A federal judge in Michigan has ruled that the individual mandate, a key element in the Affordable Care Act, is constitutional. This is the first federal court ruling on the new law.
The decision stemmed from a lawsuit brought by a Christian legal group, the Thomas More Law Center, and four individuals who objected to a provision in the law that imposes a penalty on those who fail to buy or otherwise obtain health insurance. The judge rejected their arguments that Congress has no authority to regulate those who opt out of the medical insurance market.
"The health care market is unlike other markets. No one can guarantee his or her health or ensure that he or she will never participate in the health care market. Indeed, the opposite is nearly always true," wrote Steeh, who was appointed by President Bill Clinton. "Far from ‘inactivity,’ by choosing to forgo insurance, plaintiffs are making an economic decision to try to pay for health care services later, out of pocket, rather than now through the purchase of insurance."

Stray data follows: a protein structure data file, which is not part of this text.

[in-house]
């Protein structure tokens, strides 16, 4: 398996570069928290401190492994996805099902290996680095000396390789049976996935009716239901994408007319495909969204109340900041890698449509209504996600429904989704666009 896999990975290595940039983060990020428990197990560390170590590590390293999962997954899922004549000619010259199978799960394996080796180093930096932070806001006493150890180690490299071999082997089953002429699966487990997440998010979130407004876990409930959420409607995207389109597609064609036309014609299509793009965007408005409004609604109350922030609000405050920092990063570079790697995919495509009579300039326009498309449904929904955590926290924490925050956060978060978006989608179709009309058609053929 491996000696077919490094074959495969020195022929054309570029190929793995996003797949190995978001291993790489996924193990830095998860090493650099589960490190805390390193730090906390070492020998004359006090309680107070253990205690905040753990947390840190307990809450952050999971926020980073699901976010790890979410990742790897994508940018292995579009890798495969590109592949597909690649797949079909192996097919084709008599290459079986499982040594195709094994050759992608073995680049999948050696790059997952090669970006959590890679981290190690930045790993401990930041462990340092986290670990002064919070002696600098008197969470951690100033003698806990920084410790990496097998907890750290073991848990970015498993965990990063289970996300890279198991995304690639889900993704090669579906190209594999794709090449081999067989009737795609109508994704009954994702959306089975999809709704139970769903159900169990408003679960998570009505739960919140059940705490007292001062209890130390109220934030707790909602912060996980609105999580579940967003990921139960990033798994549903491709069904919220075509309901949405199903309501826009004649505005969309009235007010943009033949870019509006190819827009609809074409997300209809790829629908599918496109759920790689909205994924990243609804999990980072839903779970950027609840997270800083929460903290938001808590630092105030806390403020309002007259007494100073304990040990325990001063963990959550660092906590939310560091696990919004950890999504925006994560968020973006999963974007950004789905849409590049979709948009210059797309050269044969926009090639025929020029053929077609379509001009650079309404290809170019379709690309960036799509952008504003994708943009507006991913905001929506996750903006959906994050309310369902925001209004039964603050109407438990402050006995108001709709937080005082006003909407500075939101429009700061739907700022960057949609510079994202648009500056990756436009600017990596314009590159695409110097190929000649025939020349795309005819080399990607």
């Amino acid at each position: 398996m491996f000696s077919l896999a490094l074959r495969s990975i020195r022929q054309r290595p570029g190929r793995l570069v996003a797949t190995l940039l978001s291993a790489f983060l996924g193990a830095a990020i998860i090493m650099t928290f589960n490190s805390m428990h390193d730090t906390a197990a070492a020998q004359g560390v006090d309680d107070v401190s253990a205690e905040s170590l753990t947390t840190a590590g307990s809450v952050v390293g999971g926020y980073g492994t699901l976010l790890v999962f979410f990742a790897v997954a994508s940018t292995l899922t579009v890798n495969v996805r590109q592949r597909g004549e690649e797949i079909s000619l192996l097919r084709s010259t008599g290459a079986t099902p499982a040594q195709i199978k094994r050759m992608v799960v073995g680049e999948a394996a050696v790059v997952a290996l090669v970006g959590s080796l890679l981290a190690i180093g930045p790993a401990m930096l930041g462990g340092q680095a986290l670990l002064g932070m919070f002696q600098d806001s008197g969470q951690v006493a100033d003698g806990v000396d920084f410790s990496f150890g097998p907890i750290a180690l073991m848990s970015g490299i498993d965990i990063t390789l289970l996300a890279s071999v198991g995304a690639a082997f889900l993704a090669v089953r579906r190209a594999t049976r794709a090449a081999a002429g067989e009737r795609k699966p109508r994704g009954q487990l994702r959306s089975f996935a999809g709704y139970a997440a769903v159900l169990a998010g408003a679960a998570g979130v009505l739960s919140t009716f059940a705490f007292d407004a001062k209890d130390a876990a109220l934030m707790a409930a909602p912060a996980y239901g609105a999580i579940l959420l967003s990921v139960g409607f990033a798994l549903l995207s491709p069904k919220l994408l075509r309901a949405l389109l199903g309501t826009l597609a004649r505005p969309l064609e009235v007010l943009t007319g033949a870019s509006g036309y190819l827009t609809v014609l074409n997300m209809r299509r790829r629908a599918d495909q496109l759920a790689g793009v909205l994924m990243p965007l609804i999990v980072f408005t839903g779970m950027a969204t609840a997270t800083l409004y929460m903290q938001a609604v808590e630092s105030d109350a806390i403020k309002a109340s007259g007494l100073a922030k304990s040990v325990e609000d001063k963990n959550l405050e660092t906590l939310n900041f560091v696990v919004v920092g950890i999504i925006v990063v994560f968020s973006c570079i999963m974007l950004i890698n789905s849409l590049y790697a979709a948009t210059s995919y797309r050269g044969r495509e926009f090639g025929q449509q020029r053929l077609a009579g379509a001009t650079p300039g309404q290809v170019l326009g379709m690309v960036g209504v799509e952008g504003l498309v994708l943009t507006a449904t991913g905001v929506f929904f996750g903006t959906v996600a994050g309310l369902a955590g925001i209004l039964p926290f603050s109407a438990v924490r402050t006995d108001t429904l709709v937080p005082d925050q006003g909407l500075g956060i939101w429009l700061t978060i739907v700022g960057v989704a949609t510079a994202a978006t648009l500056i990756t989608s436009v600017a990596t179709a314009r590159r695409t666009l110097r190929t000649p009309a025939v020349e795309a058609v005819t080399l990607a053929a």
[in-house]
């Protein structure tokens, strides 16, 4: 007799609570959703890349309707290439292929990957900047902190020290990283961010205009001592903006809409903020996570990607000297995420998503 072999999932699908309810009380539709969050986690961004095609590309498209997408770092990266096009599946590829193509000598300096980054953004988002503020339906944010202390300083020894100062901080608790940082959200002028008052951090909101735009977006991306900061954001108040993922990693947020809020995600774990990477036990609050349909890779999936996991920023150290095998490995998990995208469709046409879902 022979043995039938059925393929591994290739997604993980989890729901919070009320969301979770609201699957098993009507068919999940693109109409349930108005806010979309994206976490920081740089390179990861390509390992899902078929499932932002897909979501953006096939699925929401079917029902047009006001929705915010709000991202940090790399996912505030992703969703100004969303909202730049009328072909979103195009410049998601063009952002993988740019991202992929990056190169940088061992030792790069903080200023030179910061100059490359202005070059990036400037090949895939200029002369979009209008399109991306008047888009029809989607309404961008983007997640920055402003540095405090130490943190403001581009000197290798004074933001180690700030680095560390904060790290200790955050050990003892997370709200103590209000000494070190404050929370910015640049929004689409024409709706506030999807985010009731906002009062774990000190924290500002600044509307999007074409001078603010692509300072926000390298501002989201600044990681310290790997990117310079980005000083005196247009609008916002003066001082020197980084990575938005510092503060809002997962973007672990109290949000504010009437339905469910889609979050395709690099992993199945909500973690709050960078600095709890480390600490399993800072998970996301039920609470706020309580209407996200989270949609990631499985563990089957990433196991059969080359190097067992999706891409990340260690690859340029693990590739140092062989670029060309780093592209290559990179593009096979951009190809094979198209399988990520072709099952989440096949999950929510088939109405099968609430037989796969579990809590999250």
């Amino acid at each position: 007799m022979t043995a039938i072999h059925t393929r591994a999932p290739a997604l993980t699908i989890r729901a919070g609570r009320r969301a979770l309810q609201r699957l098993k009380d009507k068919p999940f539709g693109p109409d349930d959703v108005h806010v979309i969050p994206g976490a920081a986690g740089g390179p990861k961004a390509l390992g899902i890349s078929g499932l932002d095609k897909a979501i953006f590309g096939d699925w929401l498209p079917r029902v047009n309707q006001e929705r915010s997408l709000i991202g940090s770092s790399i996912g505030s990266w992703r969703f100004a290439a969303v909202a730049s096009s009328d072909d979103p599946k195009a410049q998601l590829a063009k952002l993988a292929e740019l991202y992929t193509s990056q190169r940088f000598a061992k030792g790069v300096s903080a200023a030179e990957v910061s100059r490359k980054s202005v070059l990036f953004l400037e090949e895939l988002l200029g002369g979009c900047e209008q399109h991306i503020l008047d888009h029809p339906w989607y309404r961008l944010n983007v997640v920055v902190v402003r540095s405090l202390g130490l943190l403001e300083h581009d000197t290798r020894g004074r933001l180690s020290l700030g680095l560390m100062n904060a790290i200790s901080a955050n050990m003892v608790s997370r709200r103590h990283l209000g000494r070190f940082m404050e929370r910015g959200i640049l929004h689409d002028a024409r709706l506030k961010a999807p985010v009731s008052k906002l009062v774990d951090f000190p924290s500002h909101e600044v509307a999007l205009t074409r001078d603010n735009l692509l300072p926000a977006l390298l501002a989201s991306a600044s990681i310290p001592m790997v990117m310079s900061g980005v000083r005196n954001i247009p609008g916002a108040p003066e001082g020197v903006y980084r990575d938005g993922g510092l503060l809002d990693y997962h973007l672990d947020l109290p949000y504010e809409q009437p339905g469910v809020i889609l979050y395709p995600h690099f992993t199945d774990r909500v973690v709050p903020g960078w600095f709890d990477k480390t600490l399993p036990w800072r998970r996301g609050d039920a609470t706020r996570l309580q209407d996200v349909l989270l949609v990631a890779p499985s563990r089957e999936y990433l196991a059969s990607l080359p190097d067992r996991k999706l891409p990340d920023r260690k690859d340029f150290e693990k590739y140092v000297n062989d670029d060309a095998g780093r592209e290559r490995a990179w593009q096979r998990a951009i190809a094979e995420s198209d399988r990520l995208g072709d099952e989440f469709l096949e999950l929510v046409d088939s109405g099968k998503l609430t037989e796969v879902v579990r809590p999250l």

The administration argued that the government has the authority to enforce the mandate in both the Commerce Clause and on Congress's power to tax, both key elements of the GOP's arguments against the bill and for repeal. In responding to the decision, the DOJ said
"This ruling marks the first time a court has considered the merits of any challenge to this law, and we welcome the court's decision upholding the health care reform statute as constitutional," a Justice Department spokesperson said. "The court found that the minimum coverage provision of the statute was a reasonable means for Congress to take in reforming our health care system. The department will continue to vigorously defend this law in ongoing litigation."
There are still suits pending, including one in Virginia in which a federal judge refused to dismiss a case brought by the state, and another pending in Florida, brought by 20 states and a small business group. In addition, the Thomas More Center intends to appeal this ruling.